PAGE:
Importance of Hydolysis
Lipids are a group of organic compounds that are insoluble in water. They include fats, phospolipids, waxes, steroids & certain vitamins. Lipids have particularly two important functions in living organisms. They are used to make the selectively permeable membrane that surrounds cells & they are used to store energy.

Fats (Triglycerides) are used to store energy lubricate the skin insulate against the cold & to cushion or protect certain organs. While carbohydrates & proteins each provide 16-17 kilojoules or energy per gram. 1 gram of fat provides 37 kilojoules. This means that more energy can be stored in the body as fat than by the same weight of carbohydrates or proteins.

Fat molecules are made of the element Carbon, Hydrogen & Oxygen. Each consists of a Glycerol (C3H8O3) sub unit joined to three fatty acid sub unit. The Glycerol unit is the same in all fats, but the fatty acids can vary resulting in fats with different properties. Fatty acids contain a carboxyl group (COOH) attached to a long chain of Carbon & Hydrogen atoms (A Hydrocarbon Chain). The fatty Acids are joined to Glycerol molecules by a type of reaction called condensation, which results in three molecules of water (H2O). The reverse reaction called hydrolysis occurs when fats are broken down during digestion.

This condensation reaction shows how three Fatty Acids molecules and one Glycerol molecule can join together to make a single molecule of Fat.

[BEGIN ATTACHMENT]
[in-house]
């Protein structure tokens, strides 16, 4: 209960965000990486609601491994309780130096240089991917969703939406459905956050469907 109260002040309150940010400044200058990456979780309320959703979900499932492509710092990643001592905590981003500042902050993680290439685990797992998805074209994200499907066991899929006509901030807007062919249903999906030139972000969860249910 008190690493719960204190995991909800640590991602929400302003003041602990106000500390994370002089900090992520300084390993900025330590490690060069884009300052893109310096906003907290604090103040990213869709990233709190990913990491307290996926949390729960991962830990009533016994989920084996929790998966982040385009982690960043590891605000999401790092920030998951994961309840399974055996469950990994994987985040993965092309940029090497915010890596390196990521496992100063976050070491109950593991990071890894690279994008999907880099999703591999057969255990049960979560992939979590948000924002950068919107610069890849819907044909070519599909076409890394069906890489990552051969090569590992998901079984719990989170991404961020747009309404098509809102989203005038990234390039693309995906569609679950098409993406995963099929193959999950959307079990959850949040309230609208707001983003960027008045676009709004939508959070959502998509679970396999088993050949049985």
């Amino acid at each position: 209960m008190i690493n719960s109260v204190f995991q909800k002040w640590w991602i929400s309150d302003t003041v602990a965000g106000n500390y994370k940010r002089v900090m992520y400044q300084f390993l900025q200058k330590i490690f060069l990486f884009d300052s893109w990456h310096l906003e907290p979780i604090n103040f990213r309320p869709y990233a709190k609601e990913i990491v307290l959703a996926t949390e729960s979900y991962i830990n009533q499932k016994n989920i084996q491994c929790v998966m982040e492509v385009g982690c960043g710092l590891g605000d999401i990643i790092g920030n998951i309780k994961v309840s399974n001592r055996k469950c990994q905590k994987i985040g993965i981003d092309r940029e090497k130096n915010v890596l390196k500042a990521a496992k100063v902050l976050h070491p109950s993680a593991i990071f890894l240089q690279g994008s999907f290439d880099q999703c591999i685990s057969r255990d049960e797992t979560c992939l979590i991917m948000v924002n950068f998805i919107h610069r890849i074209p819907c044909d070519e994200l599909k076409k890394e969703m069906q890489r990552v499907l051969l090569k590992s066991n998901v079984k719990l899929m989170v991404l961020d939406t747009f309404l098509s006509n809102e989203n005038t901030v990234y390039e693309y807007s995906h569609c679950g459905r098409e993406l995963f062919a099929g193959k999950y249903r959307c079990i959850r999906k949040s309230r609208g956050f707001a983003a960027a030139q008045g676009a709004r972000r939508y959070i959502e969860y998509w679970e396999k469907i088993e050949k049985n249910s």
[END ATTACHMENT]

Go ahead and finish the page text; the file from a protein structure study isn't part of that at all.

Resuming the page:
Saturated Fat & Unsaturated Fats:
In above diagram the Carbon atoms in the Fatty Acid are joined by single bond & each is joined to the maximum possible number of Hydrogen atoms. The resulting Fat molecule is described as Saturated Fat.

In some Fat, the Fatty Acid sub units contain some double bonds between Carbon atoms, which reduce the number of hydrogen atoms present in the molecule. Such Fat molecules are called Unsaturated Fat.

The double bonds in Unsaturated Fats produce kincks in some of the Fatty Acid side chains, which reduces the tendency of the Fat to solidify. Such Fats are usually the Oils & are liquids at room temperature.

Human food contains three types of Fats

  • Saturated Fat (Found mostly in Meat & Dairy Products)
  • Monounsaturated Fat (Found in Olive Oil & Avocados)
  • Polyunsaturated Fats (Found in Fish & Vegetables Oil).

Phospholipids are similar to Fat, but a Phosphates group (PO4) replaces one of the Fatty Acid side chains.

Phosphate group is polar (Hydrophilic), and this makes these molecules to perform an important function of Cell unit formation. This property enables Phospholipids to form the bilayer structure found in Cell Membrane.

Other Useful Lipids:
Lipids have other uses besides being Membrane components & providing a form of Energy storage.

  • Waxes, for e.g. are large Lipid molecules that provide a waterproof covering on skin for Leaves, Fruits & the Cuticle (Outer Coat) of Insects.
  • Steroids are Fat-soluble compounds made of Carbon rings. The best-known Steroids are the Sex Hormones Testosterone, Estrogen & Progesterone & their precursor Cholesterol.
  • Cholesterol also plays an important role in Cell Membranes where it helps to maintain fluidity.
  • Related to the Steroids are another group of Lipids, called Terpenes, which are slightly smaller. These include the Fat-soluble Vitamins A, E & K.
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